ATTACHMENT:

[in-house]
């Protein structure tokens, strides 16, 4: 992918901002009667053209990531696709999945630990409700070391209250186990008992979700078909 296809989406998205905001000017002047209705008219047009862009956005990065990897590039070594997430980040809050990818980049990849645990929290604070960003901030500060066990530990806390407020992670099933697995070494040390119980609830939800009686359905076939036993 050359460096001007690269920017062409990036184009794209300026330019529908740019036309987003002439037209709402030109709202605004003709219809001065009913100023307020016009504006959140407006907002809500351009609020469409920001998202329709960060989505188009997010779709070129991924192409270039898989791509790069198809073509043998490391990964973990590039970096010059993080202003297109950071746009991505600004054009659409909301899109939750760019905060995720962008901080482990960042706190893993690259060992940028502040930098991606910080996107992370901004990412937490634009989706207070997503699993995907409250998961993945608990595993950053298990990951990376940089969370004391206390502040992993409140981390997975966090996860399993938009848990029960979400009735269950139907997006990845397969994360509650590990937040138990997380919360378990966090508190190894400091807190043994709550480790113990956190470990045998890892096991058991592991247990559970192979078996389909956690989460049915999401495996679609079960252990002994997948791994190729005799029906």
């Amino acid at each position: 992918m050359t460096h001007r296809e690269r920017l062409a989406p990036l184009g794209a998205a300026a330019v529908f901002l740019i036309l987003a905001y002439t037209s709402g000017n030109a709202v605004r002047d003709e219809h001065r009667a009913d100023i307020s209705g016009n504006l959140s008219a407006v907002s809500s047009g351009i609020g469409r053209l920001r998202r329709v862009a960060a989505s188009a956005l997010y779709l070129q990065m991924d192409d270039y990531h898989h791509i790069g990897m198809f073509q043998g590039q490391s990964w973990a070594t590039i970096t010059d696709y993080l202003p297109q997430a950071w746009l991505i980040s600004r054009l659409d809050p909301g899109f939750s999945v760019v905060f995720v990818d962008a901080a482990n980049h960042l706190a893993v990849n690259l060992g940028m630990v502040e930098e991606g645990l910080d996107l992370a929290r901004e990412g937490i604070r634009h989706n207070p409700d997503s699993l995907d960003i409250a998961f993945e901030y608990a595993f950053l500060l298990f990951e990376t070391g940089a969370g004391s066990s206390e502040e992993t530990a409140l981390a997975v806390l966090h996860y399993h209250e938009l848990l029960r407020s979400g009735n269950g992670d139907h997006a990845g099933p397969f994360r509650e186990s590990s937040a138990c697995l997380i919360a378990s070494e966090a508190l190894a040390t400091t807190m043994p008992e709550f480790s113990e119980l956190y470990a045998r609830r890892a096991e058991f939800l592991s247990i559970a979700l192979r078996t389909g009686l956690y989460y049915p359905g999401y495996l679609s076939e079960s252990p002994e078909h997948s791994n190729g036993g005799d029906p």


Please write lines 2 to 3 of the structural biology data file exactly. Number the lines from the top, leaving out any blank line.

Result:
């Protein structure tokens, strides 16, 4: 992918901002009667053209990531696709999945630990409700070391209250186990008992979700078909 296809989406998205905001000017002047209705008219047009862009956005990065990897590039070594997430980040809050990818980049990849645990929290604070960003901030500060066990530990806390407020992670099933697995070494040390119980609830939800009686359905076939036993 050359460096001007690269920017062409990036184009794209300026330019529908740019036309987003002439037209709402030109709202605004003709219809001065009913100023307020016009504006959140407006907002809500351009609020469409920001998202329709960060989505188009997010779709070129991924192409270039898989791509790069198809073509043998490391990964973990590039970096010059993080202003297109950071746009991505600004054009659409909301899109939750760019905060995720962008901080482990960042706190893993690259060992940028502040930098991606910080996107992370901004990412937490634009989706207070997503699993995907409250998961993945608990595993950053298990990951990376940089969370004391206390502040992993409140981390997975966090996860399993938009848990029960979400009735269950139907997006990845397969994360509650590990937040138990997380919360378990966090508190190894400091807190043994709550480790113990956190470990045998890892096991058991592991247990559970192979078996389909956690989460049915999401495996679609079960252990002994997948791994190729005799029906």
């Amino acid at each position: 992918m050359t460096h001007r296809e690269r920017l062409a989406p990036l184009g794209a998205a300026a330019v529908f901002l740019i036309l987003a905001y002439t037209s709402g000017n030109a709202v605004r002047d003709e219809h001065r009667a009913d100023i307020s209705g016009n504006l959140s008219a407006v907002s809500s047009g351009i609020g469409r053209l920001r998202r329709v862009a960060a989505s188009a956005l997010y779709l070129q990065m991924d192409d270039y990531h898989h791509i790069g990897m198809f073509q043998g590039q490391s990964w973990a070594t590039i970096t010059d696709y993080l202003p297109q997430a950071w746009l991505i980040s600004r054009l659409d809050p909301g899109f939750s999945v760019v905060f995720v990818d962008a901080a482990n980049h960042l706190a893993v990849n690259l060992g940028m630990v502040e930098e991606g645990l910080d996107l992370a929290r901004e990412g937490i604070r634009h989706n207070p409700d997503s699993l995907d960003i409250a998961f993945e901030y608990a595993f950053l500060l298990f990951e990376t070391g940089a969370g004391s066990s206390e502040e992993t530990a409140l981390a997975v806390l966090h996860y399993h209250e938009l848990l029960r407020s979400g009735n269950g992670d139907h997006a990845g099933p397969f994360r509650e186990s590990s937040a138990c697995l997380i919360a378990s070494e966090a508190l190894a040390t400091t807190m043994p008992e709550f480790s113990e119980l956190y470990a045998r609830r890892a096991e058991f939800l592991s247990i559970a979700l192979r078996t389909g009686l956690y989460y049915p359905g999401y495996l679609s076939e079960s252990p002994e078909h997948s791994n190729g036993g005799d029906p």